Our office has often wondered how accurate aerial surveys done by RPAS are. There are many reports been done by surveyors comparing datasets of orthomosaics and DEM to conventional survey methods. We have done so numerous times over both large and small datasets for validation to both ourselves and to other users. Nearly all reports have shown that there is very good correlation between conventional ground methods and RPAS photogrammetric surveys.
However, there seems to be a lack of information as to how accurate data derived from photogrammetric processes compares when excluding ground control and using only GPS location and IMU data from an autopilot. Many photogrammetry programs allow for flight logs that contain GPS tracks, IMU logs and camera trigger events to be included as a reference to determine the image centers giving a model a spatial dimension.
We recently undertook a comparison drone survey over a site to see the difference between final end products of a survey controlled only by a flight log and a survey corrected by addition of control points from ground survey.
SITE LAYOUT AND EQUIPMENT
The site chosen for the comparison is located in Kwazulu-Natal, South Africa. This active construction site is approximately 2km by 1km. Control was initially placed with Leica GPS1200 survey grade GPS. The control markers consisted of paint marks on tar or hardened surfaces and arranged plastic bags weighted with soil. A total of 40 control points were distributed evenly over the site and measured to acceptable limits (0.02m error) via RTK methods. The survey was referenced to our local approximation of WGS84.
After the control was placed and coordinated, a fixed wing RPAS of our own design was deployed with a 24mp RGB camera onboard, triggered to capture images at set intervals as determined by the flightplan. The flightplan was derived in the open source Mission Planner using the criteria of 65% sidelap, 70% forward lap, 170m AGL.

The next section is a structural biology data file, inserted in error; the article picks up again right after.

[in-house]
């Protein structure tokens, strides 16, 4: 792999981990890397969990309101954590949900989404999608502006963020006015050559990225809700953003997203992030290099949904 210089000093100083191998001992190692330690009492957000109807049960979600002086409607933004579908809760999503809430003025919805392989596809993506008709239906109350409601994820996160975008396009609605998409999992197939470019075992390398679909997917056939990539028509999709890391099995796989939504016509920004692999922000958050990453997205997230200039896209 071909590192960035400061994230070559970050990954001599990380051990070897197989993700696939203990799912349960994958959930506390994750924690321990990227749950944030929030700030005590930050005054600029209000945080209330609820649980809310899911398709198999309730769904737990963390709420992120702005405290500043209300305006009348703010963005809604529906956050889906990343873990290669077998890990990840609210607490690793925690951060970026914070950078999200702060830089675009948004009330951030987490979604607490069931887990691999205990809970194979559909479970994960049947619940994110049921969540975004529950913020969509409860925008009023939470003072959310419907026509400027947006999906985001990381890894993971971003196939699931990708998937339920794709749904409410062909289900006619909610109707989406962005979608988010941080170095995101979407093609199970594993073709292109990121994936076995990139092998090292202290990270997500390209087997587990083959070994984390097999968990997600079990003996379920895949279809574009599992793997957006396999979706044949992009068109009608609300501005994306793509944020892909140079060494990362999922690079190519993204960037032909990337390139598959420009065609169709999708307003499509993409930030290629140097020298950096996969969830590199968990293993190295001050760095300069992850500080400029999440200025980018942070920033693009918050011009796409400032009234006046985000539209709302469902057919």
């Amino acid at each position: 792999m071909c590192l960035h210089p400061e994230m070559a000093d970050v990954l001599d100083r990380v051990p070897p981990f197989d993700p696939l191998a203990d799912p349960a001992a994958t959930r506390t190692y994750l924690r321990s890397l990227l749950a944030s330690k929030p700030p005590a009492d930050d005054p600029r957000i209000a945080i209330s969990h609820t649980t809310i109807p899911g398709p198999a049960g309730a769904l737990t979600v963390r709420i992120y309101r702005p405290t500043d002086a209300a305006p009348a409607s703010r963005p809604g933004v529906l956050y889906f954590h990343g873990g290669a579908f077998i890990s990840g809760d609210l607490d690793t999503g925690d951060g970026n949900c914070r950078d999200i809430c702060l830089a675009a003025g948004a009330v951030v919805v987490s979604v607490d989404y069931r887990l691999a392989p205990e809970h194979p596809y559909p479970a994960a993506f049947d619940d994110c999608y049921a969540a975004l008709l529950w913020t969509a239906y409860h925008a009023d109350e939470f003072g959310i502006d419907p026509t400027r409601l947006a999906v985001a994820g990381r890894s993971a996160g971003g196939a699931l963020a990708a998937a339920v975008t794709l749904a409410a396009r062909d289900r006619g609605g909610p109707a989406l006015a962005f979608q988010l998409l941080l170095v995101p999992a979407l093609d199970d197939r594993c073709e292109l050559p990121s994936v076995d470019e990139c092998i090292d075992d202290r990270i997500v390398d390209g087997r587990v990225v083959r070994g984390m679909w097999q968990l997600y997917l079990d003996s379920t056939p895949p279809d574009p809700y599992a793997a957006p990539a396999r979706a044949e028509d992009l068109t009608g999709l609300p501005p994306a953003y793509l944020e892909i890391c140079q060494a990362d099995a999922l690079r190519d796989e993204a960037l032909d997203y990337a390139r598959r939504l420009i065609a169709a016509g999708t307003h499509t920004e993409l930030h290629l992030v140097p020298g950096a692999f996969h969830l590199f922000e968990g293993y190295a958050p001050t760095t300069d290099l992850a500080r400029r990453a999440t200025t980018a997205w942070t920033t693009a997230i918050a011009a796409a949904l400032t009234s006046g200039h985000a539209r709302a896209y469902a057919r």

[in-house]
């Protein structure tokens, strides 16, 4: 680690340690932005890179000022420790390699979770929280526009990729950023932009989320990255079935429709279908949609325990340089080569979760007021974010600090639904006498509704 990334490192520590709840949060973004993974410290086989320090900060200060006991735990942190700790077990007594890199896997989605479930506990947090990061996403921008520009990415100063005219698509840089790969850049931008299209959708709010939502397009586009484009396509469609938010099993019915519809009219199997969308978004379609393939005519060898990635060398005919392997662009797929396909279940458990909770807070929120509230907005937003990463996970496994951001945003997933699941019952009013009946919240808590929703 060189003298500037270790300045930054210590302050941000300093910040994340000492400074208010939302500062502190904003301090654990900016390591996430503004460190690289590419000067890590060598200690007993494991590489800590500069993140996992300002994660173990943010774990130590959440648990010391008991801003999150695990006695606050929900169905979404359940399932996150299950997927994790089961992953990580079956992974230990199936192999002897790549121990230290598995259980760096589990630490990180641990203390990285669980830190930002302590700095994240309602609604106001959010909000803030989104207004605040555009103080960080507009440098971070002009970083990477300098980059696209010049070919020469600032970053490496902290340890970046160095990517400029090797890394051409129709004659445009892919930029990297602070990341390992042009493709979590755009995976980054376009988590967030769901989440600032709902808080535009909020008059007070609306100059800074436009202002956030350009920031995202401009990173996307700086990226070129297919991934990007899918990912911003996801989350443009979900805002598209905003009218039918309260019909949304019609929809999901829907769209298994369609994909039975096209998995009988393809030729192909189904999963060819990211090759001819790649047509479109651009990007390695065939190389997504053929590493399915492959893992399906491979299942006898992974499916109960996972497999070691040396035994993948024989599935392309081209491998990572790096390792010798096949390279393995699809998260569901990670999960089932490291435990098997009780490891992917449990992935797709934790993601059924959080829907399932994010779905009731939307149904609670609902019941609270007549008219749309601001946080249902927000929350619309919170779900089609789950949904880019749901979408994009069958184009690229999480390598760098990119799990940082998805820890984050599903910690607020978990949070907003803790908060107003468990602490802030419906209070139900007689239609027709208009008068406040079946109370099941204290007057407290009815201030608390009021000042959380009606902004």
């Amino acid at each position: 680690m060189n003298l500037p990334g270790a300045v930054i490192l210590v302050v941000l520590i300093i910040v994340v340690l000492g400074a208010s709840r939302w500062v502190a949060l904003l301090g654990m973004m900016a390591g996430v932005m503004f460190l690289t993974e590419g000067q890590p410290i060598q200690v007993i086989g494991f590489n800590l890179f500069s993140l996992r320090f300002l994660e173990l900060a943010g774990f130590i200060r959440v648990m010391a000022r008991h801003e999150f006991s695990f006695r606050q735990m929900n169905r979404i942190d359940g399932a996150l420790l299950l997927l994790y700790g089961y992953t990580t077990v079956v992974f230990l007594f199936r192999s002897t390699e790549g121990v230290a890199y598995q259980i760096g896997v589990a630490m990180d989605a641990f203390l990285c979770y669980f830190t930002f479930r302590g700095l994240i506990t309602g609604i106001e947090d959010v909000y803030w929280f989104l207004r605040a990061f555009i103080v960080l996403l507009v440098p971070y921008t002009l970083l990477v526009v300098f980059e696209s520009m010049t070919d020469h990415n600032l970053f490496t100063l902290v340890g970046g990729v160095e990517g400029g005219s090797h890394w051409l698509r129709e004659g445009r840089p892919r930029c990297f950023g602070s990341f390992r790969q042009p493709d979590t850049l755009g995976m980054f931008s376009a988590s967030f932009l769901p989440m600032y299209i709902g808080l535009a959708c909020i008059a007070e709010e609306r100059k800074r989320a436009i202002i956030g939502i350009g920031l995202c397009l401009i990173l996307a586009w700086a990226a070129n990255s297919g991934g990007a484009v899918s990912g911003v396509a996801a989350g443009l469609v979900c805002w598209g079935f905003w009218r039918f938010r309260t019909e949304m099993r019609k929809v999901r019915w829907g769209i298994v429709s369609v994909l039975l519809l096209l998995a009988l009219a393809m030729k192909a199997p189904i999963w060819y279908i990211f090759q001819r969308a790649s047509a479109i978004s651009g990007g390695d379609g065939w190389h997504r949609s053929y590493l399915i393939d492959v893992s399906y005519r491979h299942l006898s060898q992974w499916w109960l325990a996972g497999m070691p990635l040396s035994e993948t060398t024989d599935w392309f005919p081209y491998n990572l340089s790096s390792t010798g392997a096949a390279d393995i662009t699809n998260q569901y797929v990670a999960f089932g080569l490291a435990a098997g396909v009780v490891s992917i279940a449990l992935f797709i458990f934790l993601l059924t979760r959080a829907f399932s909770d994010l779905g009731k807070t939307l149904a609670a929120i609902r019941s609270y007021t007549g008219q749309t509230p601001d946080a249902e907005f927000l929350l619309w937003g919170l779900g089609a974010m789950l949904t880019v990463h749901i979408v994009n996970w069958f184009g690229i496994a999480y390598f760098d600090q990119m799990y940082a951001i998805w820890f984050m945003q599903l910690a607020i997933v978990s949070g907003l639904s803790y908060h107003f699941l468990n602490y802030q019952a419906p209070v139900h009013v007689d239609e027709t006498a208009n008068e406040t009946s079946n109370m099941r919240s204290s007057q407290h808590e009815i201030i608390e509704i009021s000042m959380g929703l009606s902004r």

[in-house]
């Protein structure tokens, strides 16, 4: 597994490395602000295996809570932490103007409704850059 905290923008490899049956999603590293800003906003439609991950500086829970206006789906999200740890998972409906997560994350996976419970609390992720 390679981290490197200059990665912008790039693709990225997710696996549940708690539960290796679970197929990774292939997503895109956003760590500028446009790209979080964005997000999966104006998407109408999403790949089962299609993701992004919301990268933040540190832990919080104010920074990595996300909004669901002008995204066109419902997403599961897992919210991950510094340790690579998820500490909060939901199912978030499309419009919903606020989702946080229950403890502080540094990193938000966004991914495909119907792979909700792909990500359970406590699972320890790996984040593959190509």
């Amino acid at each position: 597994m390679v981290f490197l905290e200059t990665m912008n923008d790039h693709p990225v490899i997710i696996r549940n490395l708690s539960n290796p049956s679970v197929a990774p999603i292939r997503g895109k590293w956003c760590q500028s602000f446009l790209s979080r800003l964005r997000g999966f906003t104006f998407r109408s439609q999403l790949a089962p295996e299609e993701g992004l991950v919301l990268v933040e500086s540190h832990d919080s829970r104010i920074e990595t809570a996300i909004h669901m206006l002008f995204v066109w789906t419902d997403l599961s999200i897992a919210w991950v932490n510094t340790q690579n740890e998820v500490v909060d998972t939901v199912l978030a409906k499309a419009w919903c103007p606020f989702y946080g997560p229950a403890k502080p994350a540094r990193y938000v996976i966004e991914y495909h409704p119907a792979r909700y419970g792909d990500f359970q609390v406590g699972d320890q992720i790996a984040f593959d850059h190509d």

The flight took 35min to complete with 576 images recorded. A flight log from the Pixhawk autopilot running Arduplane 3.4 firmware was extracted in .LOG format.
PROCESSING OF DATA
Once the requisite data was collected, the raw images and flightlog were process using Pix4D ver.2.0.100 on a Windows 10 I7 machine. 2 separate projects were processed, one with only the flightlog used to reference the images, the second using the flightlog to initially reference the images but later adding control points to further refine the model.
No-Control: 568 out of 576 images were used in the calibration. The remaining images were rejected as they appeared to be shots taken during banking by the aircraft. After processing, the absolute error found from the interpolated camera positions to computed was X:5.58m, Y:3.80 and Z:3.70. This is within the expected range given the size of the site, the delay in recording the image and instrument inaccuracies.
Control: The same results as above were computed, but ground control were added to the model and then realigned. The final RMS error for all the control was 0.02m. Othophotos and DEM were generated for both projects and exported for analysis
Over 80 points where selected on each corresponding orthophoto evenly over the site. These were chosen at random so as to not be influenced or weighted by the existing control points. The points were coordinated in 2d and compared.
The overall shift from control to no-control did not appear visually to be shifted in a planar fashion with a rotation but that a scaling had also been introduced. The 2d mean shift between points averaged at dX:0.19m, dY:0.04m, however the range varied as much as rX:10.97m, rY:10.94m. The distribution of the shift is exaggerated at the edges of the model. A Helmert transformation of the data shows that a scaling factor of 0.995 and a rotation of 0.0619 degrees would need to be applied to gain similar dimensions to the control data.